But it doesn't have to be this way. And in many places just like the East Side of Michigan, it's not. During the recent Potsville raids, it was the largely white community that organized against the raids and created support networks for abandoned children and family members. And during the raids in Mississippi, it was much reported that black workers clapped and cheered with white workers as Latin@ workers were led away after arrests. But it was black women workers that embraced and hugged Latin@ women workers that were hadn't been paid because of the raids.

In spite of the hate rhetoric, the politically driven fear mongering, the well funded dividing techniques--there was still the human to human understanding between at least some of those workers. A human understanding that led to empathy, love and solidarity. A love that led a whole community of rural white folks to organize for and around "the illegals" even as more 'natural' self-proclaimed "anti-racists" allies refused to even write blog posts about immigration.

What could happen to race relations in the U.S. if just once, leftist type folks realized the same thing that everybody on the right has realized for decades: that it's places like Michigan and Louisiana and Iowa that hold the answer. That it's 'rural' hicks and 'urban' welfare suckers that are leaders in anti-racist movements?

What would happen if those leaders got a little respect, support, and funding?

Would anything change?
Would we have a different U.S.?

I love Michigan because in spite of it's problems, it shows me on a daily basis everything that is both right and wrong with the world. What needs to be fixed as well as how to fix it.

Tickets for Obama

If we started listening to the products of Flint, those who were born, raised, and make livings in Flint--how would things change? Would there be huge lines of people talking about how the anti-racist classes they're waiting to take offer them much needed hope?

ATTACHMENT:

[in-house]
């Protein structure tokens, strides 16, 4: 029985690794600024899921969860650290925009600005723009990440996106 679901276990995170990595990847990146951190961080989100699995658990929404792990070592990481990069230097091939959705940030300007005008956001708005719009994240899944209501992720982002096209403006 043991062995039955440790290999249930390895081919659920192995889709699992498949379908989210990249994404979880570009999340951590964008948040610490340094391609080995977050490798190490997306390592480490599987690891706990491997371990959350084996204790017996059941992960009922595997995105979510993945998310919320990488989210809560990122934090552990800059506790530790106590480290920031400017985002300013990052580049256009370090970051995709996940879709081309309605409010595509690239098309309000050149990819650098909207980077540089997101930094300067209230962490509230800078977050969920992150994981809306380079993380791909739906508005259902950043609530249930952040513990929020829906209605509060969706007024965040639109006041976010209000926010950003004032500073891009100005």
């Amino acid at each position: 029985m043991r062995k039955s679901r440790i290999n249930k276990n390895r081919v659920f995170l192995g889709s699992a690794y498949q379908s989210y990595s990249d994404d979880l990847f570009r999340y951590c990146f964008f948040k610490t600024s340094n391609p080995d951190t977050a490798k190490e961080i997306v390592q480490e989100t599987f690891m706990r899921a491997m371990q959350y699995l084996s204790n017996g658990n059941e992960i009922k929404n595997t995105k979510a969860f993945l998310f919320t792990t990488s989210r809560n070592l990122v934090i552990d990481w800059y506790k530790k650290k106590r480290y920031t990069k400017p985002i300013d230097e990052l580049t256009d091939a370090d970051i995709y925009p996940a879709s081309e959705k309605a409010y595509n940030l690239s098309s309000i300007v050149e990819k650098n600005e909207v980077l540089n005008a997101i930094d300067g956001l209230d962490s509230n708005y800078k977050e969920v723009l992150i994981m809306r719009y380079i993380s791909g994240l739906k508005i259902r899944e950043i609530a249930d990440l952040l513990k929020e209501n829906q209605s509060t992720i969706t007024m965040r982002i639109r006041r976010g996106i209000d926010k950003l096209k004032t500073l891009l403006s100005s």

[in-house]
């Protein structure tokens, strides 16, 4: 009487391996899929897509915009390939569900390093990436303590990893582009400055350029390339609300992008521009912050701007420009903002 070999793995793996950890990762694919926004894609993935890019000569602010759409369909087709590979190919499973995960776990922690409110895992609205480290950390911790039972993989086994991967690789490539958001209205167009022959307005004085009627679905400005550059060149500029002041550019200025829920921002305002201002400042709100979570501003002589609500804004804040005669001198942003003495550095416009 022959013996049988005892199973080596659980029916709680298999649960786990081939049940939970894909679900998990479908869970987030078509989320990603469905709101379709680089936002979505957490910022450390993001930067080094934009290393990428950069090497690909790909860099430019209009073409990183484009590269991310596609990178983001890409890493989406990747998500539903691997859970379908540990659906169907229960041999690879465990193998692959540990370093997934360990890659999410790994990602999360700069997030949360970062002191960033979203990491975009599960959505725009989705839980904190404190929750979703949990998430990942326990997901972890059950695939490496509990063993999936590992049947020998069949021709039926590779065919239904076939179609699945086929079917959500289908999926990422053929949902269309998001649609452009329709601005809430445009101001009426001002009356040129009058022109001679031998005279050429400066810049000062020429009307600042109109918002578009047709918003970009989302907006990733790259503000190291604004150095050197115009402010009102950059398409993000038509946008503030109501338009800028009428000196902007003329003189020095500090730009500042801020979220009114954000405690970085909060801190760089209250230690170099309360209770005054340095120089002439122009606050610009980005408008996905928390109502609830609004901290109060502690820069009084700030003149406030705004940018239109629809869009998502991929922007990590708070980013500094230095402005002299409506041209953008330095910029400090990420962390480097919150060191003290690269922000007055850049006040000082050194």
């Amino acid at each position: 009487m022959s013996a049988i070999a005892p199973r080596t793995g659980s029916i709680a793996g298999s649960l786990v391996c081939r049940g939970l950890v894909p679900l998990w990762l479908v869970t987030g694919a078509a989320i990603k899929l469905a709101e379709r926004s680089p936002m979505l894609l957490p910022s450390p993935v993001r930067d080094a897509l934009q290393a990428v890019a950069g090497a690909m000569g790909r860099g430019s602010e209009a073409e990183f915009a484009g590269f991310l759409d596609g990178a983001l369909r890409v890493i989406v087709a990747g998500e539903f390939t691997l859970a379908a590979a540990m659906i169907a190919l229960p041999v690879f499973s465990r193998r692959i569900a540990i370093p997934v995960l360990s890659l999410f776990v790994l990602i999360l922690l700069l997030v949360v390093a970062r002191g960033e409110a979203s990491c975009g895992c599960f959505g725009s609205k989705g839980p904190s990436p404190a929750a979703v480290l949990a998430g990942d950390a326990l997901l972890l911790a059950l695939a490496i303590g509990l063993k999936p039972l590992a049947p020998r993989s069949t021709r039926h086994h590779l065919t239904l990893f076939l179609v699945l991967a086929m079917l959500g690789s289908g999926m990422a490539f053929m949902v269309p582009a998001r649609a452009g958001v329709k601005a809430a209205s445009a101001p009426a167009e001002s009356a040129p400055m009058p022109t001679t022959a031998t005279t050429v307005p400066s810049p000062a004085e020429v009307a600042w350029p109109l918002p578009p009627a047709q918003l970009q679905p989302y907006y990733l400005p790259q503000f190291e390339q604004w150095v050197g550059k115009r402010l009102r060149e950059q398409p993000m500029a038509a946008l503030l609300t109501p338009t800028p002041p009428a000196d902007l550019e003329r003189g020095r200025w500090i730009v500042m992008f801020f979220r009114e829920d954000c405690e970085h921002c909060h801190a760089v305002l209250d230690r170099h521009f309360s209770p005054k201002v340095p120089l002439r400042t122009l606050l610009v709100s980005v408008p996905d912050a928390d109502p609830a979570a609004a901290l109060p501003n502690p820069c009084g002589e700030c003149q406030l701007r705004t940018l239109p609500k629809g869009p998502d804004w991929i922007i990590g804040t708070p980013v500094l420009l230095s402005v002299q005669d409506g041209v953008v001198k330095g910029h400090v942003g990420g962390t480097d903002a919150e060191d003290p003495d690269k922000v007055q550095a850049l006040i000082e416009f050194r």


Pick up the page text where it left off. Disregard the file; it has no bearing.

Would we trust each other rather than the politicians of the world?


Nadia said...

i love michigan too. great post. what u said about commuting to the local cheap public university is SO true about wayne state. i wanted to go to school there exactly because i wanted to be around different people (i.e. not white suburban teenage burn-outs, lol). i didn't have good enough grades or the money to go to a school like u of m or msu but i didn't have the desire to either because i felt like i wouldn't fit in there and that the people there would be stuck up and rich.

i am usually irrationally hopeful about michigan, probably because i spend a lot of time working with passionate and dedicated youth activists. but sometimes it is so so difficult to be optimistic with so much shit all around us, people leaving the state all the time, and everyone being unemployed and broke. sigh...

Anonymous said...

I don't know Michigan except for music from there (which has a huge cultural importance on an international scale, and interestingly, white bands like the Stooges and the MC5 wouldn't sound the same without soul and funk bands like Parliament and Funkadelic, and probably vice versa, and I know quite a few French alt rock kids who wouldn't be the same without their MC5 and Parliament records) but I really love this post.

I also wish the left would realise that the people who they refer to as 'hicks' or 'chavs' in the UK are most definitely not part of the problem, quite the opposite. I think that's true everywhere. Progressive movements shouldn't be going round trying to enlighten and educate these people, they should be listening to them and learning from them.

Anonymous said...

Hi! Zipped in from Shakesville for the fellow Michigan love!

I have had the pleasure of growing up in nearly every part of Michigan. Born in the Sault, elementary school in Muskegon, Junior high in Jackson, HS in Coldwater, College in Ypsi, and have lived in Redford, Novi, Grand Rapids, Ann Arbor...you get the point...

Everything you have said rings true to me (although, I do know that there is a strong liberal presence in the UP), and I wanted to thank you for writing this. As I am here in Hawaii I sometimes forget that there was more to Michigan than bugs and snow.

Linnaeus said...

I don't live in Michigan now, but I grew up there, and I am so glad to see a post like this. There really is a beauty in the state, not just naturally, but also in terms of the state's people.

And while Michigan certainly has its political drawbacks, there *is* a vein of progressivism in its politics. That may not look evident now, but it's still there and can certainly be revived.

I often find myself defending my ancestral state when I hear others say a lot of bad things about it. This post heartens me. :)

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Jeannette said...

Hi from a new reader... I found you when a friend sent the link to this post about Michigan.... Thought of you when I read this


this morning

Sorry not sure how to embed the link using html!

Anonymous said...

Thank you for this. I was raised in Michigan and I love it extensively and sometimes irrationally given that I know it has its share of problems (those you outlined and others). Now that we're back here, I'll never move out of the state again if I can avoid it.

Revelations and ruminations from one southern sistorian...